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A Bet for the Future

A Bet for the Future

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Like Paul Lekakis's efforts to promote safer sex and AIDS awareness among gay men through the power of film, Black Entertainment Television is using the medium to reach out specifically to African-Americans, who account for more than half of all new U.S. HIV infections each year. Working with the Kaiser Family Foundation and Los Angeles AIDS activist Phill Wilson, founder and executive director of the Los Angeles'based Black AIDS Institute, BET officials crafted and launched the annual Rap-It-Up/Black AIDS Short Subject Film Competition for African-American screenwriters. Ten finalists were chosen from nearly 500 submitted screenplays, and the competition culminated in the production of two short films and their premieres on BET on World AIDS Day, says Kelli Lawson, executive vice president of corporate marketing and communications for the network. The project was part of BET's larger Rap-It-Up HIV educational and safer-sex campaign, launched in 1997, which has included more than 30 public-service announcements and 21 full-length shows. Winning films Tangy's Song, which documents the true story of a 22-year-old pregnant and HIV-positive gospel singer, and Walking on Sunshine, which focuses on two sisters who put themselves at risk for HIV infection, were chosen by a panel of film and TV industry insiders, including producer Lee Daniels (Monster's Ball), actor Danny Glover (The Color Purple), director and producer Paris Barclay (NYPD Blue, ER, and The West Wing), and actress Sheryl Lee Ralph (Moesha), among others. Los Angeles'based filmmaker Tracy Taylor, 29, one of the contest winners, says she began to research HIV's impact on African-Americans when crafting her script for Walking on Sunshine and 'was blown away. I found a lot of information and statistics that I didn't know, like the number of black women who get it and how the numbers are growing, and I was like, Wait a minute! I feel as though I'm a pretty educated and informed black woman, and if people like me do not know this, how many others don't know?' Taylor's 20-minute film focuses on two African-American sisters who put themselves at risk for HIV in different ways and have to deal with the consequences of their risky behaviors. Taylor says the movie aims to educate African-American women about HIV's effect on their community and urge them to minimize their risks for infection. 'The title of the movie is a statement about how these women live their lives'they're carefree, they don't use condoms, they don't ask questions, and they think it's OK,' she explains. 'You might think you're walking on sunshine and nothing can happen to you, but the film makes you look at what might happen, to look at the heart of the risks you may be taking. It's about the possibility of this disease'the possibility of what can happen to you if you don't take the proper steps to protect yourself.' Lawson says the competition winners will be aired in 2005 on Black AIDS Awareness Day, on February 7, and in late June to coincide with National HIV Testing Day. The second annual BET short-film competition is under way.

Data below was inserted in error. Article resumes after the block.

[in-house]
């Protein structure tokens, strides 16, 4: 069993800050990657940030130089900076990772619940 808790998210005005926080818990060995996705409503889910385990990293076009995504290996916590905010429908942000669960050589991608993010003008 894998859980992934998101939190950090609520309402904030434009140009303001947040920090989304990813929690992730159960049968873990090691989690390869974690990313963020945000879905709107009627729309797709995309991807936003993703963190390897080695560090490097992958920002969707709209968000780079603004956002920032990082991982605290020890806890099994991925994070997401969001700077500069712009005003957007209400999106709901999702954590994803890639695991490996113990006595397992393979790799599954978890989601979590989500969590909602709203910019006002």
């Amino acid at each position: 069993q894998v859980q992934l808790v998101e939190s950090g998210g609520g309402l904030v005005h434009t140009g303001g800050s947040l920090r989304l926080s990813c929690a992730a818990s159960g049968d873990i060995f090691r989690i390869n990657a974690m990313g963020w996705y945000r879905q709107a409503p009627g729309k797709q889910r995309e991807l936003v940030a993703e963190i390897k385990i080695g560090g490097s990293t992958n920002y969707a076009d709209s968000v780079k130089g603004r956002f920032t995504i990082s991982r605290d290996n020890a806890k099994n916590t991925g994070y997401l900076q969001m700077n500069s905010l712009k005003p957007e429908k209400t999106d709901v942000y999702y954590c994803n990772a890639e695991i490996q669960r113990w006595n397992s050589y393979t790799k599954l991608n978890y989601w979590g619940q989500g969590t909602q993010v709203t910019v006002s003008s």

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Ryan is the Digital Director of The Advocate Channel, and a graduate of NYU Tisch's Department of Dramatic Writing. She is also a member of GALECA, the LGBTQ+ society of entertainment critics. While her specialties are television writing and comedy, Ryan is a young member of the LGBTQ+ community passionate about politics and advocating for all.

Ryan is the Digital Director of The Advocate Channel, and a graduate of NYU Tisch's Department of Dramatic Writing. She is also a member of GALECA, the LGBTQ+ society of entertainment critics. While her specialties are television writing and comedy, Ryan is a young member of the LGBTQ+ community passionate about politics and advocating for all.